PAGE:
Monday, January 30, 2006

Floreat Etona

Posh lawyers don't spend a lot of time in the magistrates'court. A few young barristers who fancy a life of crime flit through the grubby end of the trade on their way to the Crown Court and the Old Bailey, but on the whole we get a different type of defence brief.

We were graced one day by the presence of an exquisitely pin-striped and beautifully spoken stiff-collared young man whose haircut was strongly suggestive of Eton College (or Slough Grammar as it was known at my provincial university).

He shimmered to his immaculately-shod feet. "May it please your worships" (running fingers through his mane, removing blonde mop from line of vision) "Due to a happy concatenation of circumstances we find ourselves in a position to progress my client's case this morning".

"Swipe me!" was my first thought. My second was to suppress a grin prompted by my having caught the eye of John Cochrane, a down-to-earth local solicitor who is a fixture in our court, and whose rolling eyes were a dead giveaway of his thoughts.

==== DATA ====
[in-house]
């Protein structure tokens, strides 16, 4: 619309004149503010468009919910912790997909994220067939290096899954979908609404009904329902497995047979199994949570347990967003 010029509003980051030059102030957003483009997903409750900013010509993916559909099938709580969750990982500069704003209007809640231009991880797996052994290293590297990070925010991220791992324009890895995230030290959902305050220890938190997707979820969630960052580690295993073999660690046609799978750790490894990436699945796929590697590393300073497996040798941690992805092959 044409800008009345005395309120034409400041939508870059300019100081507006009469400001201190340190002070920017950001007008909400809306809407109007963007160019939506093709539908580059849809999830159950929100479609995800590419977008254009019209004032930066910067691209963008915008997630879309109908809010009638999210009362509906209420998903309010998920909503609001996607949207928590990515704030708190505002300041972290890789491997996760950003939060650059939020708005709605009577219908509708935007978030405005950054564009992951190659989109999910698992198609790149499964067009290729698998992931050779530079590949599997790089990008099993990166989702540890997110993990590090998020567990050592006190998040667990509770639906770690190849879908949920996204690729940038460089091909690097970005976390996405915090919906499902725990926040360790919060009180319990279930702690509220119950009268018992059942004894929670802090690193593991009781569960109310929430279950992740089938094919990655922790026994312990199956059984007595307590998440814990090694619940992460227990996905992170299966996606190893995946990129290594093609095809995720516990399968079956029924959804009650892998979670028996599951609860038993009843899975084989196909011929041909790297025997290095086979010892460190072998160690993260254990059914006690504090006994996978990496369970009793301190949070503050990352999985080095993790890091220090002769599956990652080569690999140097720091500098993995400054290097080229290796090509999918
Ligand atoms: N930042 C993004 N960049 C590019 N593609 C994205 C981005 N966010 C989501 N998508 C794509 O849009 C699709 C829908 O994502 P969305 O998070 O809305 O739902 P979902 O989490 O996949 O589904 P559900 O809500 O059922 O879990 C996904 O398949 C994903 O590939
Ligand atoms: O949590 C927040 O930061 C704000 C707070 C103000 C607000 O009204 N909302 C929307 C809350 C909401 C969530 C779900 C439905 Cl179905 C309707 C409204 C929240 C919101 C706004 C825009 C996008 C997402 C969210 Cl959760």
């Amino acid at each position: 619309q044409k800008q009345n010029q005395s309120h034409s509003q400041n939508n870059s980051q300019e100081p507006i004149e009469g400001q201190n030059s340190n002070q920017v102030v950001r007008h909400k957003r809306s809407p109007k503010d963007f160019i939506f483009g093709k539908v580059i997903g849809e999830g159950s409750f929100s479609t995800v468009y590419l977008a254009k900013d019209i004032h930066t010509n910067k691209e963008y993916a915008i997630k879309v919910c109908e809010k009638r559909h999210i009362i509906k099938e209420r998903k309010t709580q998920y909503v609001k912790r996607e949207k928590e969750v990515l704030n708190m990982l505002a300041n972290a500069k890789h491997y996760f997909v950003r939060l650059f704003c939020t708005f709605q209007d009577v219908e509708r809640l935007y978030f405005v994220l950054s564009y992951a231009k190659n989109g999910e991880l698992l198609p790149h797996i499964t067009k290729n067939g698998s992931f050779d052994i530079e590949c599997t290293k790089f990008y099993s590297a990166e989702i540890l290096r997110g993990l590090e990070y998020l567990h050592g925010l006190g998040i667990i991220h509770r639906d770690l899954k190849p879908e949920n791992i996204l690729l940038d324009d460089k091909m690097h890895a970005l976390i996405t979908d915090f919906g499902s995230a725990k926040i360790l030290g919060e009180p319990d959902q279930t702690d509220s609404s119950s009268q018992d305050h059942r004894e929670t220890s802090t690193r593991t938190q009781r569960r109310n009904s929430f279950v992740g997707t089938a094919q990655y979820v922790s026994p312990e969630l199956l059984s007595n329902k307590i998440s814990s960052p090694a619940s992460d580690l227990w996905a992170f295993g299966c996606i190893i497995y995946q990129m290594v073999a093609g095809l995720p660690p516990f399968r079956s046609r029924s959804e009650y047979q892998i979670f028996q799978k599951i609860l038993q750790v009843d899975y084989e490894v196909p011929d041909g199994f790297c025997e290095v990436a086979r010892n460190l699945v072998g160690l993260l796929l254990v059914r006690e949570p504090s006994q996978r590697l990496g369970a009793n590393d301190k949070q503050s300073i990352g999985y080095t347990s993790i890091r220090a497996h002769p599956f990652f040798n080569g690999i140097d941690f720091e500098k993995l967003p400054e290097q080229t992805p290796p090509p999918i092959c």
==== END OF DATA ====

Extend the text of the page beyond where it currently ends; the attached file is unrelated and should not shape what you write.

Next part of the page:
By chance I bumped into John a few days later in the local pub known as Court Seven. We could not resist talking about Mr. Pinstripe, and I finished up betting John a pound that he couldn't fit in the word 'concatenation' in front of me one day. I lost.

I have subsequently learned that advocates often challenge each other to introduce unlikely words in their address to the court without prompting a rebuke or a query from the chair. The daftest that I have heard of is 'hypostasis'. How the perpetrator got away with that I cannot imagine, but he did, or so he claims.

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